Doughan History, Family Crest & Coats of Arms
- Origins Available:
The ancient Gaelic form of the Irish name Doughan was O Dubhaigan. The first portion of the name is the word dubh, which means black; the second portion is likely some obsolete Irish personal name.
Early Origins of the Doughan family
The surname Doughan was first found in County Clare (Irish: An Clár) located on the west coast of Ireland in the province of Munster, where O'DuilAgin, O'Dugan, (or O'Deegan), chief of Muintir ConIochta, a district in the parish of Tomgraney, in the barony of Tullagh.
The family line is directly traceable to Fergus Mor (Fergus the Great). In turn his ancestry is associated with King Ir, brother of the equally famous Heremon. The name was first found near what is now the town of Fermoy, in the territory formerly known as Roche's Country. This territory encompassed the junction of the counties Cork, Tipperary and Waterford. In modern times, the surname is generally found in these three counties.
However, there was another O'Dugan sept in the territory called Ui Maine, also called Hy Many, which spans eastern county Galway and southern county Roscommon. This sept gave their name to the place called Ballyduggan, near Loughrea. 
Early History of the Doughan family
This web page shows only a small excerpt of our Doughan research. Another 155 words (11 lines of text) covering the years 1327, 1813, 1896, 1813, 1896, 1823 and 1884 are included under the topic Early Doughan History in all our PDF Extended History products and printed products wherever possible.
Doughan Spelling Variations
Throughout the early history of this name, spellings of the surname in various records changed frequently largely due to the recorder's interpretation of how the name sounded at the time of the entry. Spelling variations revealed in the search for the origin of the Doughan family name include Dugan, Duggan, O'Duggan, Dougan, Douggan, Dewgan, Deugan and many more.
Early Notables of the Doughan family (pre 1700)
Another 29 words (2 lines of text) are included under the topic Early Doughan Notables in all our PDF Extended History products and printed products wherever possible.
Doughan migration to the United States +
Irish families began to migrate to North America in the late 18th century in the hopes of gaining their own plot of land. The majority of these early immigrant families were relatively well off because the transatlantic passage was costly. As a result the decision to immigrate was carefully made. Those immigrants that arrived in the late 1840s differed because their decision to leave was in direct response to the Great Potato Famine. Many of the families that crossed the Atlantic during this decade were destitute, either having spent all they had on the fare or even starting with nothing, but being sponsored by a philanthropic society. Whenever, these Irish families came to North America, they were made great contributions to the developing nations of the United States and what would come to be known as Canada: the earlier settlers as land clearing homesteaders, and the later immigrants as the muscle that would build the industries and routes of transportation so critical to a powerful nation. Research into the passenger and immigration lists has shown many early and significant Irish immigrants bearing the name Doughan:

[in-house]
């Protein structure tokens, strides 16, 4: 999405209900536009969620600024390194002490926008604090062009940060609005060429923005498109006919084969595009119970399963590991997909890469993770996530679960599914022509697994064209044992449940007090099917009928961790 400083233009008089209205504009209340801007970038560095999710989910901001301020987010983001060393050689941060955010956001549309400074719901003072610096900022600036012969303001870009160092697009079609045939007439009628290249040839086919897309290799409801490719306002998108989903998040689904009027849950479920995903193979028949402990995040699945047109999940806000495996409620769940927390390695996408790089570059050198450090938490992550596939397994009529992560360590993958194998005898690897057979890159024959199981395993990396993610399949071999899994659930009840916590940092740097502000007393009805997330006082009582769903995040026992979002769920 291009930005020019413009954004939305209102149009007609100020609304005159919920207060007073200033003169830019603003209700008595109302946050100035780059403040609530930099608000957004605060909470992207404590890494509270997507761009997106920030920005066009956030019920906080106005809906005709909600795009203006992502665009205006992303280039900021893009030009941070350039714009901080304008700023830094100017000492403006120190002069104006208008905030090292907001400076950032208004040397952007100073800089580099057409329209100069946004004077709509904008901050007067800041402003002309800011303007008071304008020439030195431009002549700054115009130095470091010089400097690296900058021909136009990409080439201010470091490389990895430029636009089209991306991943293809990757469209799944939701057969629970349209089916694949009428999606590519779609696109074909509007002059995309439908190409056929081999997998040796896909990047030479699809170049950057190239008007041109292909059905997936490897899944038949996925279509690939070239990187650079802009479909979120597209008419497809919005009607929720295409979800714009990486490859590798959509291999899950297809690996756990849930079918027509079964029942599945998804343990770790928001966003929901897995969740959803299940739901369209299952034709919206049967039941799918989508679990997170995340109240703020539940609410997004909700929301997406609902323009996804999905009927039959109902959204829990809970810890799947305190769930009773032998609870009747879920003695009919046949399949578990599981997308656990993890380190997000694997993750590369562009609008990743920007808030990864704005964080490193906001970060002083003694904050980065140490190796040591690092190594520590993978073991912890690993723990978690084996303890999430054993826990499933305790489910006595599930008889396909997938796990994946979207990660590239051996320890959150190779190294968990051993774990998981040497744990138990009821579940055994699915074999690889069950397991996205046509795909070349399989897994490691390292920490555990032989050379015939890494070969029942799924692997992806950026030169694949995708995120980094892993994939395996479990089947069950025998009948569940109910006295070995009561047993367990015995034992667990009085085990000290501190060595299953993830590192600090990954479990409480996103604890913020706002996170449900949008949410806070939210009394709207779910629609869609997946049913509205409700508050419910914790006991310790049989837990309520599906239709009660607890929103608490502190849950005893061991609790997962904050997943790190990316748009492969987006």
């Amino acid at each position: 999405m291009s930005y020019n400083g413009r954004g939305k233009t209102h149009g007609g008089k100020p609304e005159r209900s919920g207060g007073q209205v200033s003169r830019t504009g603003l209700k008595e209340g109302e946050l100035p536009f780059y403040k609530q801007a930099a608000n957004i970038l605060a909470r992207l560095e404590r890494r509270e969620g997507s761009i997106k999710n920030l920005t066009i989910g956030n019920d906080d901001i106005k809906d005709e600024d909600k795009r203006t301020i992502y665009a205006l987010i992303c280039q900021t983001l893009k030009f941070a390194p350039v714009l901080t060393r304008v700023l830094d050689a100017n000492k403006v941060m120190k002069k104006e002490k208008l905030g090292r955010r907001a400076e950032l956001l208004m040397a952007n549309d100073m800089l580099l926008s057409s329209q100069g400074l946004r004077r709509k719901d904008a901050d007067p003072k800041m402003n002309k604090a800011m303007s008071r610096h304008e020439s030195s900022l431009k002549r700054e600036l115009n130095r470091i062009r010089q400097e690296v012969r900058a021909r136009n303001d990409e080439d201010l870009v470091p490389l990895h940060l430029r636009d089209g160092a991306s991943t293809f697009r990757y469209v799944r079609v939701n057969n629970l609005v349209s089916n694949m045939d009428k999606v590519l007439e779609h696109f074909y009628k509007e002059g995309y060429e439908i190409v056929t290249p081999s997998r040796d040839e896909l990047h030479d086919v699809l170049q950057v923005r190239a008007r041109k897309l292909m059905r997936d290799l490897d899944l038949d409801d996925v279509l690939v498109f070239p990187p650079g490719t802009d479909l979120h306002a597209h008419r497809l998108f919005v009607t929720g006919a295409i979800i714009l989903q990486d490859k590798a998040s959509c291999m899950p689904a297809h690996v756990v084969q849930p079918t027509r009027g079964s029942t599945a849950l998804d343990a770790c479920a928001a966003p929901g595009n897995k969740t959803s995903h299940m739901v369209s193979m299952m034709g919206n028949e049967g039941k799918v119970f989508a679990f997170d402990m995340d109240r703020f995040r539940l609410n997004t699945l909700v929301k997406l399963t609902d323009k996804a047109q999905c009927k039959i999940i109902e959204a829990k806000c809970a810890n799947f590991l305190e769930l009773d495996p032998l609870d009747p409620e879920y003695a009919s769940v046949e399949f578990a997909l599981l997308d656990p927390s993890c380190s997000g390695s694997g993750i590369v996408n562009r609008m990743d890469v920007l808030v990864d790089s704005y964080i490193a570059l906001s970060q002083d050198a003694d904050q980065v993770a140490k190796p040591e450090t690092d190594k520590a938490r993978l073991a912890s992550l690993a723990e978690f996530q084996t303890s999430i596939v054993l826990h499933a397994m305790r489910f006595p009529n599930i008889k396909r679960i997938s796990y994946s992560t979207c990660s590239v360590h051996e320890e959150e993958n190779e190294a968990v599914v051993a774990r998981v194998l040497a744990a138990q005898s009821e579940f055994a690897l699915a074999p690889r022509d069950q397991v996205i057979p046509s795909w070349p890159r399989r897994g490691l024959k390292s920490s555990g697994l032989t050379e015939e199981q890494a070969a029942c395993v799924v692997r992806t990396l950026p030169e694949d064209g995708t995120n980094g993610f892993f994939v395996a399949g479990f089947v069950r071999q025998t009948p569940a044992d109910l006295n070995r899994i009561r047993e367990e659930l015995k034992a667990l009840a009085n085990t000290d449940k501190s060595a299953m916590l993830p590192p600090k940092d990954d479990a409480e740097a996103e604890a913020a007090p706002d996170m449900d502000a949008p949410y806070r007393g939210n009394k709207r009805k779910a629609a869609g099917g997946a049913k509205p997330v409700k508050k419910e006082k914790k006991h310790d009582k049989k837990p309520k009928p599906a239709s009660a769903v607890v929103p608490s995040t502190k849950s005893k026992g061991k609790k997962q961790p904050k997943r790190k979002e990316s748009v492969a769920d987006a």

Doughan Settlers in United States in the 19th Century
- John Doughan, aged 36, who arrived in New York in 1812 
Contemporary Notables of the name Doughan (post 1700) +
- James Francis "Jim" Doughan (b. 1959), American actor, writer, and teacher, best known for his roles as Detective Doyle in The Mask (1994) and as the voice of Lucky the cat in Stuart Little (1999)
- John E. Doughan, American Democratic Party politician, Candidate for U.S. Representative from Connecticut 3rd District, 1926 
Related Stories +
- ^ MacLysaght, Edward, Irish Families Their Names, Arms and Origins 4th Edition. Dublin: Irish Academic, 1982. Print. (ISBN 0-7165-2364-7)
- ^ Filby, P. William, Meyer, Mary K., Passenger and immigration lists index : a guide to published arrival records of about 500,000 passengers who came to the United States and Canada in the seventeenth, eighteenth, and nineteenth centuries. 1982-1985 Cumulated Supplements in Four Volumes Detroit, Mich. : Gale Research Co., 1985, Print (ISBN 0-8103-1795-8)
- ^ The Political Graveyard: Alphabetical Name Index. (Retrieved 2016, September 15) . Retrieved from http://politicalgraveyard.com/alpha/index.html